The Very Real Dangers of Darkness

When I was younger, I loved darkness. Darkness makes things seem endless. Defined spaces become without boundary. Sound seems to travel further because the senses are mixed up. Time floats by unnoticed.

Now, however, darkness is a prescribed thing. Darkness is a requirement and not a luxury. Endless spaces are just more room in which to toss and turn. Sounds are just bothersome ticks and creaks that pull me from sleep I struggle to reach. Time drags and drags and drags through an eternal night that bleeds into an eternal grey, shadowed day.

Bright light, day light, normal light, screen light… these are the things I could write about. Each of those forms of light cause me pain, and I must shield myself from them. I do not see them as a problem, but as a thing I cannot have. I cannot have sunshine. I cannot have overhead light. I cannot turn the brightness on my computer screen up from the lowest setting or go to the movies without suffering.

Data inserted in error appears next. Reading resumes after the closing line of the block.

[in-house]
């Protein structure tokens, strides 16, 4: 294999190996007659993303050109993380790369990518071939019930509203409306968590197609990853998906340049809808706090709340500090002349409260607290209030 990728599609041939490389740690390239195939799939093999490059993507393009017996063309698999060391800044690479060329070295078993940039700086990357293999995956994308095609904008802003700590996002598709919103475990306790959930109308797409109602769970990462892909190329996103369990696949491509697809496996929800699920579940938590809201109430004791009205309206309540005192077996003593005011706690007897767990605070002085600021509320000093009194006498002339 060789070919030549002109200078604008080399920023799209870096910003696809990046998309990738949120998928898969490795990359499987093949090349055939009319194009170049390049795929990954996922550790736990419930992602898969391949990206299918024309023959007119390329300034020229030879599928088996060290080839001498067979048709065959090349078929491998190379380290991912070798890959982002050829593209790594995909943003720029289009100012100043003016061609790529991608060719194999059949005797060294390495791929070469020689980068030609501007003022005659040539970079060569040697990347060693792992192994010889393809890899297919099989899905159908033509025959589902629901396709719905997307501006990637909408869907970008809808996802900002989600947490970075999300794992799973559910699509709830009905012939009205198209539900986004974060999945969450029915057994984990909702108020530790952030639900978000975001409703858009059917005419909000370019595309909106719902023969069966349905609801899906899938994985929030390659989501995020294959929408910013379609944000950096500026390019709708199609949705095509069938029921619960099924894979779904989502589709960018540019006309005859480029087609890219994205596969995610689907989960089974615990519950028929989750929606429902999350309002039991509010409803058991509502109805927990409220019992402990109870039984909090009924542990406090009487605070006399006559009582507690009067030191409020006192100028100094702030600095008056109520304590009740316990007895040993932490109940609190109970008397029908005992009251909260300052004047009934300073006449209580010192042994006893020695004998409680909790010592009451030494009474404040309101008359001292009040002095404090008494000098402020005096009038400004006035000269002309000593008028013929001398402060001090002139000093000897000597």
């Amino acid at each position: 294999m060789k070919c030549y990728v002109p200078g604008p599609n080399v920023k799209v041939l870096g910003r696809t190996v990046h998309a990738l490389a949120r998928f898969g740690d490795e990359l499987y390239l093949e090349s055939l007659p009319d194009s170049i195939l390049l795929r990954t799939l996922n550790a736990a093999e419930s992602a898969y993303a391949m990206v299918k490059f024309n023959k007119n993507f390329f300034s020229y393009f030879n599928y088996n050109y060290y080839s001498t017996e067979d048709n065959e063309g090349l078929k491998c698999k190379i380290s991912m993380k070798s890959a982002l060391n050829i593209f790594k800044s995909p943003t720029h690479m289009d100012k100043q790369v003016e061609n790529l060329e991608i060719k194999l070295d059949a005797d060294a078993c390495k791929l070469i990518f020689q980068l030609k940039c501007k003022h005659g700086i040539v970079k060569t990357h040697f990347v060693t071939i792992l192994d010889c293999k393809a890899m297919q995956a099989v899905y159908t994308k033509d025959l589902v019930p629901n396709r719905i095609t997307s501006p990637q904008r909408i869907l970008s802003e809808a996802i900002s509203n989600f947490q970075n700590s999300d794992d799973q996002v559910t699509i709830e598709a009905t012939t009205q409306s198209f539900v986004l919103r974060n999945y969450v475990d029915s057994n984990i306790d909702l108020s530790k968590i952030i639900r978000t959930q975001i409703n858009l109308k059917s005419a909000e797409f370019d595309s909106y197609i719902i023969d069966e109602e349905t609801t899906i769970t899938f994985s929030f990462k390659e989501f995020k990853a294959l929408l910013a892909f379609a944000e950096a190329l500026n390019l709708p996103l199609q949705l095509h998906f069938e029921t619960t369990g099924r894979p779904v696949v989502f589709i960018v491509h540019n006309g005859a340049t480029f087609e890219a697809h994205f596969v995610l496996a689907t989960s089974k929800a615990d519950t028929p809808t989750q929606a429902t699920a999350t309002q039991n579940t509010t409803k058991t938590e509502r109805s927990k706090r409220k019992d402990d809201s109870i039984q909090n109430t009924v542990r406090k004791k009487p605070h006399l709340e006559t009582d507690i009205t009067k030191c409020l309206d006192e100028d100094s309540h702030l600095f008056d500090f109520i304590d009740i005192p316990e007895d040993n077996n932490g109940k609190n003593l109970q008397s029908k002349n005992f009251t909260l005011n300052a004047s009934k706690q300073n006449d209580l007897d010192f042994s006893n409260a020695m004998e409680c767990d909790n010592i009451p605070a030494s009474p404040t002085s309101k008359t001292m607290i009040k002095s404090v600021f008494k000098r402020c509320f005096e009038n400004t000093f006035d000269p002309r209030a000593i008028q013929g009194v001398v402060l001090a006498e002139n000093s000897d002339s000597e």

Those forms of light are things for which I pine.

Darkness, well… I have plenty of that.

My house is dark. My Girl Cave is lit with red light which is gentle on the eyes, but not in any way illuminating enough to, say, read by or, say, think by. The kitchen is bright during the day, so I skirt the edges with my left eye covered, or I squint. The living room is the darkest. The bedroom is adequately gloomy, especially if I hide under pillows. Darkness, darkness, everywhere. It’s inescapable.

The darker it is, the more darkness I can stand. The more darkness I can stand, the more I miss the light. Darkness is addictive because it is slightly less painful to be in pitch blackness than in any form of light, including candle light.

Funnily enough, the Topamax that I take reduces my night vision, so I am night blind.

I am in the dark in the darkness.

I hate the darkness now. I hate it so much.

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